Hammocks are great “Leave No Trace” shelters as, when used with appropriate, tree friendly suspension systems, they don’t alter the surroundings or hurt/destroy existing plant and wild life. Hammocks also require no ground leveling, trenching or staking.
Use “tree saver” straps. These are 0.75”-2” wide straps made out of soft webbing that go around the tree to minimize girdling and damage to the bark and cambium layer, which can cause wood tissue death.
Never hammer/screw anything into the trees.
Set up hammock camp at least 200 feet away from lakes and streams to protect riparian areas (the interface between land and an area of water.) They are home to many different plant habitats and communities and are significant in soil stabilization.
Look for an established, or already existing, campsite to set up your hammock. As prescribed by Leave No Trace principles: “Good campsites are found, not made. Altering a site is not necessary.” Also from LNT: “Keep campsites small. Focus activity in areas where vegetation is absent.” If you are hammocking in a large group, consider breaking down into smaller groups to prevent unnecessary disturbance.
Make sure that the area allows for hammocking. Florida state parks, for instance, prohibit hanging hammocks, so double check to avoid getting in trouble or disturbing any conservation efforts. We recommend you check with the local authorities in the area you are heading before you leave.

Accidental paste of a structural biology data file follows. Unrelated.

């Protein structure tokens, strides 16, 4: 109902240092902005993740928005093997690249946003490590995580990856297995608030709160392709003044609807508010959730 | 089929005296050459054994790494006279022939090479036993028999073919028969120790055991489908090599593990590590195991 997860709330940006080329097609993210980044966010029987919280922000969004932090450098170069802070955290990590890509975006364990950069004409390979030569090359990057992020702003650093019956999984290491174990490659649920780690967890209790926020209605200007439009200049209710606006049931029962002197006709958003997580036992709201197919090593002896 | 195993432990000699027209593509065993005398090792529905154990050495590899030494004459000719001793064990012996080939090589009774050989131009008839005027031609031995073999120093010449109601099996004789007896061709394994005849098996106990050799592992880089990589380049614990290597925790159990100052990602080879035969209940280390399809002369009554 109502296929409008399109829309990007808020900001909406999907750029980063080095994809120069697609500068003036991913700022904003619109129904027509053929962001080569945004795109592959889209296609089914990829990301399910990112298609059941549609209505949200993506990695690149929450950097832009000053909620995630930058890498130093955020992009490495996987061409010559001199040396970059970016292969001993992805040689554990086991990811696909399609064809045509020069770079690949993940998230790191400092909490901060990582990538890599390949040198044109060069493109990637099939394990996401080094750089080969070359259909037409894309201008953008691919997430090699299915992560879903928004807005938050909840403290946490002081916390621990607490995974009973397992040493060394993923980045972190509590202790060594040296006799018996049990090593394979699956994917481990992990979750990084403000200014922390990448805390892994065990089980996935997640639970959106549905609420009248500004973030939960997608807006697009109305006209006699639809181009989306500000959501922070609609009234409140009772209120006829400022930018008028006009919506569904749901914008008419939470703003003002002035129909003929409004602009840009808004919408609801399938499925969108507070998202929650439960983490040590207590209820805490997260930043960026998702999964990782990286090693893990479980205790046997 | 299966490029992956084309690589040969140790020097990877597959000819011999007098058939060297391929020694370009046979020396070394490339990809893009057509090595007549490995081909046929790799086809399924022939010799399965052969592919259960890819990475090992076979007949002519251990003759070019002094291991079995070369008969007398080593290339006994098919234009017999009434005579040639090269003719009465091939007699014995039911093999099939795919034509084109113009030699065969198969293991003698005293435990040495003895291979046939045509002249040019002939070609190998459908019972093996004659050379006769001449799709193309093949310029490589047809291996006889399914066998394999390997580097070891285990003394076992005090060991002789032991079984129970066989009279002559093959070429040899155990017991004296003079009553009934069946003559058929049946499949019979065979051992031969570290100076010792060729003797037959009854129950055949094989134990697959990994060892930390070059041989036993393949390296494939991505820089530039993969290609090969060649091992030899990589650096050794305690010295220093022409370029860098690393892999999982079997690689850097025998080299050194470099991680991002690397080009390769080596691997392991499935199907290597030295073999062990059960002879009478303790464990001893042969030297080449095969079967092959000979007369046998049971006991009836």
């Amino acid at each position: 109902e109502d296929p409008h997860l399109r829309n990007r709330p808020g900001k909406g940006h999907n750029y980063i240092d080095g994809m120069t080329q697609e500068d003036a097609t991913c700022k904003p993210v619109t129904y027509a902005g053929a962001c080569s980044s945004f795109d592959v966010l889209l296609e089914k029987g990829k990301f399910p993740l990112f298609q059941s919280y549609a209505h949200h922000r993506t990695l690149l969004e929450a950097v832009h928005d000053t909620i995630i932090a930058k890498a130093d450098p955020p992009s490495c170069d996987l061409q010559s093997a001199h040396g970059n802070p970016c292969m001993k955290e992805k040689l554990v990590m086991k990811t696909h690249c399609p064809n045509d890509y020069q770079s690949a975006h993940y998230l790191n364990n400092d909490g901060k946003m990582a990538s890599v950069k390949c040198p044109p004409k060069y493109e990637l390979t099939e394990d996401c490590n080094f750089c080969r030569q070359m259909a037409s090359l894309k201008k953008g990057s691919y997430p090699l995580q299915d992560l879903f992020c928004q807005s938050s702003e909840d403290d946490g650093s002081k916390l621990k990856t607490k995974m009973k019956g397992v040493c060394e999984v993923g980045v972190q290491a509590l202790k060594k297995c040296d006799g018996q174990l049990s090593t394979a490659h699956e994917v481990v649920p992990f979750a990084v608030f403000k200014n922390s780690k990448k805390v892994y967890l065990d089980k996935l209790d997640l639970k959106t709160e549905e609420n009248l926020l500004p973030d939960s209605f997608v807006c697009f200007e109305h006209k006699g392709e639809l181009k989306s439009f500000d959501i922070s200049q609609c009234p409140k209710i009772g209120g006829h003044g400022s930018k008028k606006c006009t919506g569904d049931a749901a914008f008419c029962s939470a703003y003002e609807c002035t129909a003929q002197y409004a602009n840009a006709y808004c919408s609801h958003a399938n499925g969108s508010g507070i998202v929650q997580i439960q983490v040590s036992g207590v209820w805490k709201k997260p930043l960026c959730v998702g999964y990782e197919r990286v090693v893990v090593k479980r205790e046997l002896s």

Don’t hang your hammock from any dead trees. You could hurt yourself, and hurt the area around you! Even if your chosen tree looks alive, check above you for dead branches and or fruit that could fall.
Make sure to thoroughly check the ground area for sensitive plant life (plants at higher altitudes heal slower than those lower down), wildlife dwellings and potential hazards like yellow jacket nests or poisonous plants – ideally, vegetation will be absent. Always check for roots and lichen, and avoid stepping on them entirely. Never alter anything that you see and avoid introducing or transporting objects/plant life you may find.
We suggest you do not hang your hammock more than 18” off the ground to prevent accidents and to avoid damage to higher branches and leaves. Always hang your hammock on the thickest part of the tree trunk and avoid trees that bend or are planted in damp ground – they could potentially become uprooted.
Always take down your hammock whenever you leave your campsite to prevent animals or small children (if there are any around) from getting tangled up in it. When you are done, pack everything up and inspect your campsite and surrounding area for anything you could have left behind. Double check all trash and leftover food is packed up and taken with you.
As always, clean up after yourself! Leave the spot just the way you found it. For more on the Leave No Trace Seven Principles, check them out HERE